The Glorious History of Macintosh 128
Apple launched its Macintosh project in September 1979, when Jef Raskin, an Apple employee, envisioned an easy-to-use, low-cost computer for the average consumer.
They say that Jef Raskin wanted to name the computer after his favorite type of apple, the McIntosh. The spelling was changed to “Macintosh” for legal reasons as the original was the same spelling as that used by macintosh Laboratory, Inc., the audio equipment manufacturer. Steve Jobs requested that Macintosh Laboratory, Inc. give Apple a release for the name, however with its changed spelling, but the laboratory denied the request. That forced Apple to eventually buy the rights to use the name. (Rumous say that Apple changed the spelling only after early users misspelled McIntosh. However, Jef Raskin had adopted the Macintosh spelling by 1981, when the Mac computer was still a single prototype machine in the lab, so no users could misspell the name).
When Apple started hiring for the project, Raskin asked his long-time colleague, Brian Howard, to join him. Then Burrell Smith, a self-taught engineer who worked as a service technician, joined the team.
Over the years, Jef Raskin assembled a large development team that designed and built the original Macintosh hardware and the original version of the Mac OS operating system that the computer ran.
Burrell Smith’s first Macintosh board was built to Raskin’s design specifications and had 64 kB of RAM. It used the Motorola 6809E microprocessor, and was capable of supporting a 256×256-pixel black-and-white bitmap display. By December 1980, Smith had succeeded in designing a board that not only used the 68000, but increased its speed from 5 MHz to 8 MHz. This board had the capacity to support a 384×256-pixel display. The final Mac design was self-contained and had the complete QuickDraw picture language and interpreter in 64 kB of ROM – far more than most other computers. The prototype had 128 kB of RAM, in the form of sixteen 64 kilobit (kb) RAM chips soldered to the logic board. There were no memory slots, but RAM was expandable to 512 kB by means of soldering sixteen IC sockets to accept 256 kb RAM chips in place of the factory-installed chips. The final screen was a 9-inch, 512×342 pixel monochrome display, exceeding the size of the planned screen.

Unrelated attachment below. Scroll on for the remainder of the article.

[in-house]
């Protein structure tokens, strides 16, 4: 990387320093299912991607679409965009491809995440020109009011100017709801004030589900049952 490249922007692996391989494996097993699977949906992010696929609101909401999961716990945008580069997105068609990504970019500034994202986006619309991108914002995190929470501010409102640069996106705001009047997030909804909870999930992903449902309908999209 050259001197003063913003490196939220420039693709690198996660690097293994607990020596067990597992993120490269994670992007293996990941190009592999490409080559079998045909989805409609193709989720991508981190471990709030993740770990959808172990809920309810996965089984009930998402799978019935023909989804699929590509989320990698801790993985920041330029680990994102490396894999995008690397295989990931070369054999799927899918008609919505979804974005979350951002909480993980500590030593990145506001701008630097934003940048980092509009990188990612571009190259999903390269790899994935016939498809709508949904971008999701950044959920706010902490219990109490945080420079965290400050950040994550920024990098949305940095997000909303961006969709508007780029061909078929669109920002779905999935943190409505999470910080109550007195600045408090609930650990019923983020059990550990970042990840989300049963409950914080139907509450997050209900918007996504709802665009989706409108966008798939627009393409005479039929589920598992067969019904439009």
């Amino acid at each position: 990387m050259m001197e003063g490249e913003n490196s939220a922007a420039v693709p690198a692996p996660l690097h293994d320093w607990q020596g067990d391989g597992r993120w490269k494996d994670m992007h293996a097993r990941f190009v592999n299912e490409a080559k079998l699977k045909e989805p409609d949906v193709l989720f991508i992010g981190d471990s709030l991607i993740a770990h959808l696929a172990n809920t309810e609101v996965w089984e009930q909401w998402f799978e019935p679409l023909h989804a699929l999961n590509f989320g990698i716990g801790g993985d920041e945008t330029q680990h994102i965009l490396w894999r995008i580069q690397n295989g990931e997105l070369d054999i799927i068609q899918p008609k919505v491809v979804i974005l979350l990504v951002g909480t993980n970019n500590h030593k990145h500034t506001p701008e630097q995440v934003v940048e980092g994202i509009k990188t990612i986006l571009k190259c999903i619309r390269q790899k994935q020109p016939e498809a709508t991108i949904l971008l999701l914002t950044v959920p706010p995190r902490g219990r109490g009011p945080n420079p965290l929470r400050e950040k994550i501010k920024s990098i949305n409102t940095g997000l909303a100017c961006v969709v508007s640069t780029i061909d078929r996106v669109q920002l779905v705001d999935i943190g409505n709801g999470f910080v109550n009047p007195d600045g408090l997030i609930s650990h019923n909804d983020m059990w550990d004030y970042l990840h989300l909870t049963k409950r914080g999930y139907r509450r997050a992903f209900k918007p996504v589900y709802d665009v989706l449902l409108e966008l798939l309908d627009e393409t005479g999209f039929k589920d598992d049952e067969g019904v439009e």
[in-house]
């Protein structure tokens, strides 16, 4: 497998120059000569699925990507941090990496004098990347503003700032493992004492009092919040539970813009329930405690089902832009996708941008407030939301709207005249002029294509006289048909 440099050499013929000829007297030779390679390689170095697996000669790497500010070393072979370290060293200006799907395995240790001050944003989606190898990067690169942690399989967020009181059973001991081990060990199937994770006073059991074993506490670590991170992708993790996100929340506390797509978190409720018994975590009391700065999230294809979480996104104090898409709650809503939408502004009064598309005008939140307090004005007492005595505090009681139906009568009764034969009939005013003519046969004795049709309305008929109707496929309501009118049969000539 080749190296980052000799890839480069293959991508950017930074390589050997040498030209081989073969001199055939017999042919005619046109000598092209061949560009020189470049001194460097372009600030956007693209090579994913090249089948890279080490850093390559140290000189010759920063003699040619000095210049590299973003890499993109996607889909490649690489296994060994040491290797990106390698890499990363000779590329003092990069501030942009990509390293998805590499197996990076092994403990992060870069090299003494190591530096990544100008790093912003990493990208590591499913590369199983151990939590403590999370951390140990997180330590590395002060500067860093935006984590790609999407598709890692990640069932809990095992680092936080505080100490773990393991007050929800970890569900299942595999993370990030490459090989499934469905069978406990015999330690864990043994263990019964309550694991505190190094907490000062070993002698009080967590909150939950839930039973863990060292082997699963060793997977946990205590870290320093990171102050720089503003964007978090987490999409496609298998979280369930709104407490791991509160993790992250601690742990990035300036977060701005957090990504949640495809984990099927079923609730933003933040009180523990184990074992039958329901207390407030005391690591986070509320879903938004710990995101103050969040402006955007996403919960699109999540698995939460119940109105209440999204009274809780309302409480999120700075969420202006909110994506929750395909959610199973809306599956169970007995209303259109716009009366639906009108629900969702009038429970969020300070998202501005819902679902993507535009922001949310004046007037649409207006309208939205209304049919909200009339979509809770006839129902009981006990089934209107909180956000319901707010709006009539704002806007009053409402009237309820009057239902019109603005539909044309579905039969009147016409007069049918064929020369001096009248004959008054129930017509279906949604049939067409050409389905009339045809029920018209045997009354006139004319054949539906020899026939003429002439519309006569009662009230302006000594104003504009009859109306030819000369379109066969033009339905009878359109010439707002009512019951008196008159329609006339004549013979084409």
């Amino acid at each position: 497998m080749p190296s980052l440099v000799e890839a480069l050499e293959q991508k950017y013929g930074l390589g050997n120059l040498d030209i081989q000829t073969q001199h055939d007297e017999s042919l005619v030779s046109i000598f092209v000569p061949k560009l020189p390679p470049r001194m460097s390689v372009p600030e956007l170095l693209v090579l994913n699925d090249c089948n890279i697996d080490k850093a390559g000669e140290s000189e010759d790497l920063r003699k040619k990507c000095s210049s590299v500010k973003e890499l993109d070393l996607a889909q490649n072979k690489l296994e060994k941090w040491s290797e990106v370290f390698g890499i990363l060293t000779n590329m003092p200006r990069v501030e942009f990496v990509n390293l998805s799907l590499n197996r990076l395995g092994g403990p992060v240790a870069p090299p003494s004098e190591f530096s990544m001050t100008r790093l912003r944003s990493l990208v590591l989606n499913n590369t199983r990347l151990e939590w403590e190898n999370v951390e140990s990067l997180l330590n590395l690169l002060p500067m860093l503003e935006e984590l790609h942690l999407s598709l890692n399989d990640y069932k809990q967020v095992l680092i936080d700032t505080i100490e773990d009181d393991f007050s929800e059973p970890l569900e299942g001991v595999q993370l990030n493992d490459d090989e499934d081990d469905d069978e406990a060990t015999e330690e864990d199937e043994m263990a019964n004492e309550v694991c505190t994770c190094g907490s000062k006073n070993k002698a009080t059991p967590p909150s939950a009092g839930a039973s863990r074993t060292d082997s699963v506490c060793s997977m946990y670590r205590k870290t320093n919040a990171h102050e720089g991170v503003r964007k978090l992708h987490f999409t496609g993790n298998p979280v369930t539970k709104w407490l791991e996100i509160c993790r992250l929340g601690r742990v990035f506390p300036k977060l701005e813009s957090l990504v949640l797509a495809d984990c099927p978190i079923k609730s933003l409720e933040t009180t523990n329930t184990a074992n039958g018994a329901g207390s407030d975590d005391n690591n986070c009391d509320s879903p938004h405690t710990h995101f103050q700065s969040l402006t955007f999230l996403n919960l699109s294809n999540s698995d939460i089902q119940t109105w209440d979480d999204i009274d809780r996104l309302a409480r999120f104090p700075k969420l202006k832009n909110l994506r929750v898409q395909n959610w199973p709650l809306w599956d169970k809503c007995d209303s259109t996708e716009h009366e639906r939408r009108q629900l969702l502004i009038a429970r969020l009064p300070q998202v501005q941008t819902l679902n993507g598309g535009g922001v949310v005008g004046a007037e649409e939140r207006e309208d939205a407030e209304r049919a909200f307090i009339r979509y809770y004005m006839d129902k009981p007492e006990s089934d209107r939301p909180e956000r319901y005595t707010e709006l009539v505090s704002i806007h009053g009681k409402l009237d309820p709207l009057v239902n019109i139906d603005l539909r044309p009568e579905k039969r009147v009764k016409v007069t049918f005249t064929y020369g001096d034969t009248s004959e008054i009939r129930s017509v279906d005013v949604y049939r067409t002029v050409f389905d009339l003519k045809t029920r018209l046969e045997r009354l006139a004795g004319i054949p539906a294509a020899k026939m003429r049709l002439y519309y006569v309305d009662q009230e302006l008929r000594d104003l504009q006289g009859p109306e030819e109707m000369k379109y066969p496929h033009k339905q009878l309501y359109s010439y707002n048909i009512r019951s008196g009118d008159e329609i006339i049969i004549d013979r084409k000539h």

The innovative design set off shock waves within Apple, capturing the attention of Steve Jobs, co-founder of Apple, but Jef Raskin left the team in 1981 over a personality conflict with Jobs.
After hearing of the pioneering GUI technology being developed at Xerox PARC, Steven Jobs had negotiated a visit to see the Xerox Alto computer and its Smalltalk development tools. The Macintosh user interface was finally influenced by technology seen at Xerox PARC and was combined with the Macintosh group’s own ideas. Jobs also commissioned industrial designer Hartmut Esslinger to work on the Macintosh line, resulting in the “Snow White” design language (it was implemented in most mid- to late-1980s Apple computers).
However, Jobs’ leadership at the Macintosh project did not last; after an internal power struggle with new CEO John Sculley, Jobs resigned from Apple in 1985. He went on to found NeXT, another computer company targeting the education market, and did not return until 1997, when Apple acquired NeXT.
The first Mac, the famous Macintosh 128K was manufactured at an Apple plant in Fremont, California.
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